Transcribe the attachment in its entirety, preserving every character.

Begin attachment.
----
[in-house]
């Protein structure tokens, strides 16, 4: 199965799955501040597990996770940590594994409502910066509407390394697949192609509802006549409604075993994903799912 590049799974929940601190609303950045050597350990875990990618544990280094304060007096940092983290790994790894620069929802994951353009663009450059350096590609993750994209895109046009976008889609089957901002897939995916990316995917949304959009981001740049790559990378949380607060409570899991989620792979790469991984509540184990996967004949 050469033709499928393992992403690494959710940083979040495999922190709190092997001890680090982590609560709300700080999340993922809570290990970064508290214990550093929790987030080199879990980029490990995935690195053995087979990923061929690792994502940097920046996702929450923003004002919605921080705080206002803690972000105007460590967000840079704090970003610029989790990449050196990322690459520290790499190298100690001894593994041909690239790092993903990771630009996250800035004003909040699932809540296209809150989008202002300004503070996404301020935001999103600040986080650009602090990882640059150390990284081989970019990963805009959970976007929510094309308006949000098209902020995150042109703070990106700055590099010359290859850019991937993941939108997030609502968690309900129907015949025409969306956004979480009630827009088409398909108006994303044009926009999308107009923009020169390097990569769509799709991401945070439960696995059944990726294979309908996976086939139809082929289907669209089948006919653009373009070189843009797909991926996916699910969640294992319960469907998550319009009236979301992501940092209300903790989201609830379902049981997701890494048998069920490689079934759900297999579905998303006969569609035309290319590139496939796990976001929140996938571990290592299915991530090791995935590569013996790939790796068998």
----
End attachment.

[in-house]
């Protein structure tokens, strides 16, 4: 199965799955501040597990996770940590594994409502910066509407390394697949192609509802006549409604075993994903799912 590049799974929940601190609303950045050597350990875990990618544990280094304060007096940092983290790994790894620069929802994951353009663009450059350096590609993750994209895109046009976008889609089957901002897939995916990316995917949304959009981001740049790559990378949380607060409570899991989620792979790469991984509540184990996967004949 050469033709499928393992992403690494959710940083979040495999922190709190092997001890680090982590609560709300700080999340993922809570290990970064508290214990550093929790987030080199879990980029490990995935690195053995087979990923061929690792994502940097920046996702929450923003004002919605921080705080206002803690972000105007460590967000840079704090970003610029989790990449050196990322690459520290790499190298100690001894593994041909690239790092993903990771630009996250800035004003909040699932809540296209809150989008202002300004503070996404301020935001999103600040986080650009602090990882640059150390990284081989970019990963805009959970976007929510094309308006949000098209902020995150042109703070990106700055590099010359290859850019991937993941939108997030609502968690309900129907015949025409969306956004979480009630827009088409398909108006994303044009926009999308107009923009020169390097990569769509799709991401945070439960696995059944990726294979309908996976086939139809082929289907669209089948006919653009373009070189843009797909991926996916699910969640294992319960469907998550319009009236979301992501940092209300903790989201609830379902049981997701890494048998069920490689079934759900297999579905998303006969569609035309290319590139496939796990976001929140996938571990290592299915991530090791995935590569013996790939790796068998």